Alves: I was invited with a friend to train in the mountains. I loved it. After that I knew Carlos Sá. Everyone knows Carlos Sá. He’s a good teacher and good friend. I admire him so much.
iRunFar: So you get to see him sometimes?
Alves: Sometimes because we live close to each other. It’s good to receive something from a good athlete like him.
iRunFar: So he’s a good mentor and teacher?
Alves: Yes, he is.
iRunFar: Ultrarunning, you can think about the physiology and the scientific approach, but there’s lots to learn that is art as well as science.
Alves: Yes, yes it is. Long-distance running involves resistance, it involves strength, and it involves so many pathways and equilibrium between all of them.
iRunFar: A lot of international ultrarunners would know Carlos Sá, but can you tell us a little more about trail running and ultrarunning in Portugal?
Alves: In Portugal there are different mountains like Serra da Estrela, like Gerês, like Lousã. Not higher mountains, but with a great biodiversity. It’s getting started in Portugal, the trails. A lot of Portuguese people come to Spain and a lot of other places and try trails outside Portugal. But in Portugal it is getting started.
iRunFar: There are some trail races and some ultramarathons?
iRunFar: What are your favorites in Portugal?
Alves: There are different races. We can’t say there is a good race, but there are different races. We have to do all of the differences.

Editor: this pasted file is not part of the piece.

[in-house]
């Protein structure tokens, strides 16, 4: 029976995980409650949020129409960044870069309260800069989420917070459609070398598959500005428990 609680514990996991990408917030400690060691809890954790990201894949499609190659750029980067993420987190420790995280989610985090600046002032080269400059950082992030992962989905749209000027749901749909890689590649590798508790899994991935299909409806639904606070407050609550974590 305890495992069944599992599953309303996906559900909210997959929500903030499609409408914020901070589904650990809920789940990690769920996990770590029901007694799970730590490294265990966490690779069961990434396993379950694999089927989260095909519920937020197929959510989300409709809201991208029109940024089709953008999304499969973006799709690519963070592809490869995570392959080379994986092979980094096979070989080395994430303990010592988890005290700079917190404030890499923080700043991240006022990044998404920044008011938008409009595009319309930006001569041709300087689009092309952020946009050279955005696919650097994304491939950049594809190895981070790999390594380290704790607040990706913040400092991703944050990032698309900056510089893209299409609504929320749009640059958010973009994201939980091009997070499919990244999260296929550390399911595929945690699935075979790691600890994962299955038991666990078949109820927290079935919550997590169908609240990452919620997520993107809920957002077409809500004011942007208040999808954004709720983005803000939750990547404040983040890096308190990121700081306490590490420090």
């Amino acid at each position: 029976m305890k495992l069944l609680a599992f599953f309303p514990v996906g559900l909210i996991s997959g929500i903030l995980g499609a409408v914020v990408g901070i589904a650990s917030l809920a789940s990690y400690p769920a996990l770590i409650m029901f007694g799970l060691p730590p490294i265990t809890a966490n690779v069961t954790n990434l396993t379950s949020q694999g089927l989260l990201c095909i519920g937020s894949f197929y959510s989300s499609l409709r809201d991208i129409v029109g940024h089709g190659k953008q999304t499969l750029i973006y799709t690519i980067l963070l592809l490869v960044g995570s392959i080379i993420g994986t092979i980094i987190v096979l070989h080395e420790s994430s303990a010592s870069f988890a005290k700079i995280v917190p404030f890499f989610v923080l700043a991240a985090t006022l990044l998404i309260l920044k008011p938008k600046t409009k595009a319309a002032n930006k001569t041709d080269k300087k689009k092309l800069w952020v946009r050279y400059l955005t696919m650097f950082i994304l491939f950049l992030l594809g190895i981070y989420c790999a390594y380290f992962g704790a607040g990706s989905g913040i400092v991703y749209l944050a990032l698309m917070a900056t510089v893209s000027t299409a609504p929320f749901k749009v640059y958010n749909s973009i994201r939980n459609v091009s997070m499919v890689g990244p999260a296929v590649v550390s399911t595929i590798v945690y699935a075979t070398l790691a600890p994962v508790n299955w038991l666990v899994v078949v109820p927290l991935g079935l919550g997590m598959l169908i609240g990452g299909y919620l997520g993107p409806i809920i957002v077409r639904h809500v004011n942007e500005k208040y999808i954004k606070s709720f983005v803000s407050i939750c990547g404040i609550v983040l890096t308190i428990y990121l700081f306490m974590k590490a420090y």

iRunFar: Here you are. There are a lot of very strong women here at Transvulcania, but you’ve raced many of them at Transgrancanaria or UTMB. Is there anybody you’re looking forward to racing on Saturday? Is there a goal or anyone you often race close to that maybe you want to beat this time?
Alves: No, I don’t chase anyone for beating. I chase my goals and my times in trying to survive all the difficulties of the trail. We know we are going to find many difficulties during the race. It’s perfect that when you’re finished with the race and all of the challenges and all of the difficulties—you’ve won it. After that you can think about, Okay, I finished in sixth or in third or in first. That’s the last part.
iRunFar: You can tell if you’ve had a good race no matter what your position is. Do you have a goal?
Alves: Yes. Yes, I’d love to chase the top-five women. Who knows? The trail is hard to tell. If you are going well or if you are not because you have to control many things—the food, your resistance, the velocity, many things, going up and going down.
iRunFar: You were saying there is heat here, so hydration.
Alves: Yes, I came from the cold land of Portugal and now I landed in hot.
iRunFar: That might surprise a lot of people who don’t know Portugal well. It’s on the Iberian Peninsula and you think of Spain and hot, but where you live is not.
Alves: It’s not. In May it’s not many hot. In my town last week we ran with rain every day, with many rain and lots of cold. Okay, let’s go to change.
iRunFar: Maybe a holiday in Transvulcania!?
iRunFar: Good luck. Enjoy.
Alves: Thank you.